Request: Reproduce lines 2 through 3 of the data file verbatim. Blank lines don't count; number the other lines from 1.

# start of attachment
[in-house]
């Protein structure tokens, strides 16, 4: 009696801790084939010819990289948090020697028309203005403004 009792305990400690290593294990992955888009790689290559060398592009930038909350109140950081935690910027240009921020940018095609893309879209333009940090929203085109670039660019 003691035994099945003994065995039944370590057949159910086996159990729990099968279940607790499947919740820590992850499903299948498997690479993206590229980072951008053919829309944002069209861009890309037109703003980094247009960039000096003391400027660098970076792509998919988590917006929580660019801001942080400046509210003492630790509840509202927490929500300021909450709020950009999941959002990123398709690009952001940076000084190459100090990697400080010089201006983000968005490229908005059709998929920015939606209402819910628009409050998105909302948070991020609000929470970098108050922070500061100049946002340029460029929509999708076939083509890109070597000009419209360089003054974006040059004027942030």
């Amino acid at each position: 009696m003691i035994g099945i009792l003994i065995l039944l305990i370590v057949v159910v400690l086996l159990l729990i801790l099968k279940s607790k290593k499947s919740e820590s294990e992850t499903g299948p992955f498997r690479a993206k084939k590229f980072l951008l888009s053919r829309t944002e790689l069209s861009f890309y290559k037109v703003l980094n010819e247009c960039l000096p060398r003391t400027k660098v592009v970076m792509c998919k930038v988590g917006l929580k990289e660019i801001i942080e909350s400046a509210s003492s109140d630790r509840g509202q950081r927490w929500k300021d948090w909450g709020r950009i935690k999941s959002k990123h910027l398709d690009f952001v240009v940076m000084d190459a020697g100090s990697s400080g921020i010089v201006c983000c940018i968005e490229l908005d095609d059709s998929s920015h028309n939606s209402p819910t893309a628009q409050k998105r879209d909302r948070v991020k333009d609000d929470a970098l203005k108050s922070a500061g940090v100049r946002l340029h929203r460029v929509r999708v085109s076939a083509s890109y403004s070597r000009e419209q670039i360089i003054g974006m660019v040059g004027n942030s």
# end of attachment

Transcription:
């Protein structure tokens, strides 16, 4: 009696801790084939010819990289948090020697028309203005403004 009792305990400690290593294990992955888009790689290559060398592009930038909350109140950081935690910027240009921020940018095609893309879209333009940090929203085109670039660019 003691035994099945003994065995039944370590057949159910086996159990729990099968279940607790499947919740820590992850499903299948498997690479993206590229980072951008053919829309944002069209861009890309037109703003980094247009960039000096003391400027660098970076792509998919988590917006929580660019801001942080400046509210003492630790509840509202927490929500300021909450709020950009999941959002990123398709690009952001940076000084190459100090990697400080010089201006983000968005490229908005059709998929920015939606209402819910628009409050998105909302948070991020609000929470970098108050922070500061100049946002340029460029929509999708076939083509890109070597000009419209360089003054974006040059004027942030």
């Amino acid at each position: 009696m003691i035994g099945i009792l003994i065995l039944l305990i370590v057949v159910v400690l086996l159990l729990i801790l099968k279940s607790k290593k499947s919740e820590s294990e992850t499903g299948p992955f498997r690479a993206k084939k590229f980072l951008l888009s053919r829309t944002e790689l069209s861009f890309y290559k037109v703003l980094n010819e247009c960039l000096p060398r003391t400027k660098v592009v970076m792509c998919k930038v988590g917006l929580k990289e660019i801001i942080e909350s400046a509210s003492s109140d630790r509840g509202q950081r927490w929500k300021d948090w909450g709020r950009i935690k999941s959002k990123h910027l398709d690009f952001v240009v940076m000084d190459a020697g100090s990697s400080g921020i010089v201006c983000c940018i968005e490229l908005d095609d059709s998929s920015h028309n939606s209402p819910t893309a628009q409050k998105r879209d909302r948070v991020k333009d609000d929470a970098l203005k108050s922070a500061g940090v100049r946002l340029h929203r460029v929509r999708v085109s076939a083509s890109y403004s070597r000009e419209q670039i360089i003054g974006m660019v040059g004027n942030s």